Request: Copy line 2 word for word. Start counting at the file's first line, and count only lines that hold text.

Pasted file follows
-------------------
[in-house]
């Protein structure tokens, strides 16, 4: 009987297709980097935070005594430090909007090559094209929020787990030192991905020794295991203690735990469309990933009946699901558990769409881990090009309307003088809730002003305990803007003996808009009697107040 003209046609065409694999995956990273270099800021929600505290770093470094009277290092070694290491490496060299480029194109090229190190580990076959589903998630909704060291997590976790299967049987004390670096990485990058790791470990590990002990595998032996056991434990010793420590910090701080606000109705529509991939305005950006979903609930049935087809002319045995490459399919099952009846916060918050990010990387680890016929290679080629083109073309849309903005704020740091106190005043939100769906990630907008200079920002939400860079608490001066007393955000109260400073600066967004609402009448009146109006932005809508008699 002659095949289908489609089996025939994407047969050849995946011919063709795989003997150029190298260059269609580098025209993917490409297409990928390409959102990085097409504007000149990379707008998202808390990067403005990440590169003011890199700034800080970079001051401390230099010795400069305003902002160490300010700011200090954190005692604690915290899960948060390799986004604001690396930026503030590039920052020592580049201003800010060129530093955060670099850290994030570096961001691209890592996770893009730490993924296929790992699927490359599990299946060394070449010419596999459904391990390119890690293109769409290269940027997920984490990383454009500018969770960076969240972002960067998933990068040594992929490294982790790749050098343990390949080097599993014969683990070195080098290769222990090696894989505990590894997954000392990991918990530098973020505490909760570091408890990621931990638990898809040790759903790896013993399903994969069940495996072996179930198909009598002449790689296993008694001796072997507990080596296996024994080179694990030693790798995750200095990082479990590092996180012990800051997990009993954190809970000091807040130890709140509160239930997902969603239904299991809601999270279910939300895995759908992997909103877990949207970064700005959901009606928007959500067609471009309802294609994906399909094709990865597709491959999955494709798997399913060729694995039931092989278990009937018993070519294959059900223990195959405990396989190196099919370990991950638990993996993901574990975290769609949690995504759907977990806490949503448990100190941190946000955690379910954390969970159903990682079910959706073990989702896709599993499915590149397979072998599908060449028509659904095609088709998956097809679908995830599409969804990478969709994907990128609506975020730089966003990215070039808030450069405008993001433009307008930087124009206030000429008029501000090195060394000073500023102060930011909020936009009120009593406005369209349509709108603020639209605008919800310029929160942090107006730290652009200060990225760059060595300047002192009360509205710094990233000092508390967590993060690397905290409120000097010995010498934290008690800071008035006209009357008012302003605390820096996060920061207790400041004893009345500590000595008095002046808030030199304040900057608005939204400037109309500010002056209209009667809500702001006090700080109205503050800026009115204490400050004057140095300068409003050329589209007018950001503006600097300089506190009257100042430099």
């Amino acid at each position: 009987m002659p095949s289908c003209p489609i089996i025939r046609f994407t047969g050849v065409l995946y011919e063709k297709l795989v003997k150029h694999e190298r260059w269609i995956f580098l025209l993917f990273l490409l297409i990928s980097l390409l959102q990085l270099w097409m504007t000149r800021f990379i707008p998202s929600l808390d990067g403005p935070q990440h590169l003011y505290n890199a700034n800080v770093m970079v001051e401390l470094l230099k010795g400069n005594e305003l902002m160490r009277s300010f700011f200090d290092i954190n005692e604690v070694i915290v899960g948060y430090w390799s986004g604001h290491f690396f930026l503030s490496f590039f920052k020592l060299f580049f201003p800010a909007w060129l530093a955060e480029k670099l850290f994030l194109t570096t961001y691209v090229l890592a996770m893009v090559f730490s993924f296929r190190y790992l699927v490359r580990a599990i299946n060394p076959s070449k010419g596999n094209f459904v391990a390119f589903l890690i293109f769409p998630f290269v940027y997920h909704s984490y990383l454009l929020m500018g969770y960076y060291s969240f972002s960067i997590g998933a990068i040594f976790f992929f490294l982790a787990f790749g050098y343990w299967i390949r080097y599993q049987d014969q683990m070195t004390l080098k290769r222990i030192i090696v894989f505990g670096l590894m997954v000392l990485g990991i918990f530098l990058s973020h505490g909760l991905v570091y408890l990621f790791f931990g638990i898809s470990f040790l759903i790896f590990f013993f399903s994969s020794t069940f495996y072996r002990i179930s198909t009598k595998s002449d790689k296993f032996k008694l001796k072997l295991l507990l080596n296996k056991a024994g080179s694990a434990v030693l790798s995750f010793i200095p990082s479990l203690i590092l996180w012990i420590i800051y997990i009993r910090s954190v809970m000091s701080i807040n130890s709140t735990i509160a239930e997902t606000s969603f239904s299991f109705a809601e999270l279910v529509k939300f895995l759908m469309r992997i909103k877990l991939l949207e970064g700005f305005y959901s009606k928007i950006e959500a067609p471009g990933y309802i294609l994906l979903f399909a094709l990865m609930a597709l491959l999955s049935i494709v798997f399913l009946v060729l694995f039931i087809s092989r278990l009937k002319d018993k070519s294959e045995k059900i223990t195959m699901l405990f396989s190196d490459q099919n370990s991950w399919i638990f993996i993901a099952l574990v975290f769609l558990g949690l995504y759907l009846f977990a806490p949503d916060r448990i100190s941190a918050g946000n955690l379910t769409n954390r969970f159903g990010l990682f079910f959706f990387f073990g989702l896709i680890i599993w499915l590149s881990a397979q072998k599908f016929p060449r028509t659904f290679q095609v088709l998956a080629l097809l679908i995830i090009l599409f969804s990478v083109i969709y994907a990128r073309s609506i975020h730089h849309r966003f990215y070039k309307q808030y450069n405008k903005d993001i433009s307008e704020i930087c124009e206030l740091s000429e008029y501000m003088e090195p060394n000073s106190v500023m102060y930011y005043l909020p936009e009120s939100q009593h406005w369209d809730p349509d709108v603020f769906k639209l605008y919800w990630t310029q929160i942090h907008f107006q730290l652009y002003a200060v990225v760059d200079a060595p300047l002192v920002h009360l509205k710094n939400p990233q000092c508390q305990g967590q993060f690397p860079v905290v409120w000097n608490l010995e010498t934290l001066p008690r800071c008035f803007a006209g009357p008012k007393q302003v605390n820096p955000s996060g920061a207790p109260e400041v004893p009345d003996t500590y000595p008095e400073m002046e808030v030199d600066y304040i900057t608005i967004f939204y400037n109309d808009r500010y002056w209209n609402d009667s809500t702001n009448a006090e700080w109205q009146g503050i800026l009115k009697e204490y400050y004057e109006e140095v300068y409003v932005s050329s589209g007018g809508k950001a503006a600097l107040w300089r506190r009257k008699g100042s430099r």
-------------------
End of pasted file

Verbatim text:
């Protein structure tokens, strides 16, 4: 009987297709980097935070005594430090909007090559094209929020787990030192991905020794295991203690735990469309990933009946699901558990769409881990090009309307003088809730002003305990803007003996808009009697107040 003209046609065409694999995956990273270099800021929600505290770093470094009277290092070694290491490496060299480029194109090229190190580990076959589903998630909704060291997590976790299967049987004390670096990485990058790791470990590990002990595998032996056991434990010793420590910090701080606000109705529509991939305005950006979903609930049935087809002319045995490459399919099952009846916060918050990010990387680890016929290679080629083109073309849309903005704020740091106190005043939100769906990630907008200079920002939400860079608490001066007393955000109260400073600066967004609402009448009146109006932005809508008699 002659095949289908489609089996025939994407047969050849995946011919063709795989003997150029190298260059269609580098025209993917490409297409990928390409959102990085097409504007000149990379707008998202808390990067403005990440590169003011890199700034800080970079001051401390230099010795400069305003902002160490300010700011200090954190005692604690915290899960948060390799986004604001690396930026503030590039920052020592580049201003800010060129530093955060670099850290994030570096961001691209890592996770893009730490993924296929790992699927490359599990299946060394070449010419596999459904391990390119890690293109769409290269940027997920984490990383454009500018969770960076969240972002960067998933990068040594992929490294982790790749050098343990390949080097599993014969683990070195080098290769222990090696894989505990590894997954000392990991918990530098973020505490909760570091408890990621931990638990898809040790759903790896013993399903994969069940495996072996179930198909009598002449790689296993008694001796072997507990080596296996024994080179694990030693790798995750200095990082479990590092996180012990800051997990009993954190809970000091807040130890709140509160239930997902969603239904299991809601999270279910939300895995759908992997909103877990949207970064700005959901009606928007959500067609471009309802294609994906399909094709990865597709491959999955494709798997399913060729694995039931092989278990009937018993070519294959059900223990195959405990396989190196099919370990991950638990993996993901574990975290769609949690995504759907977990806490949503448990100190941190946000955690379910954390969970159903990682079910959706073990989702896709599993499915590149397979072998599908060449028509659904095609088709998956097809679908995830599409969804990478969709994907990128609506975020730089966003990215070039808030450069405008993001433009307008930087124009206030000429008029501000090195060394000073500023102060930011909020936009009120009593406005369209349509709108603020639209605008919800310029929160942090107006730290652009200060990225760059060595300047002192009360509205710094990233000092508390967590993060690397905290409120000097010995010498934290008690800071008035006209009357008012302003605390820096996060920061207790400041004893009345500590000595008095002046808030030199304040900057608005939204400037109309500010002056209209009667809500702001006090700080109205503050800026009115204490400050004057140095300068409003050329589209007018950001503006600097300089506190009257100042430099």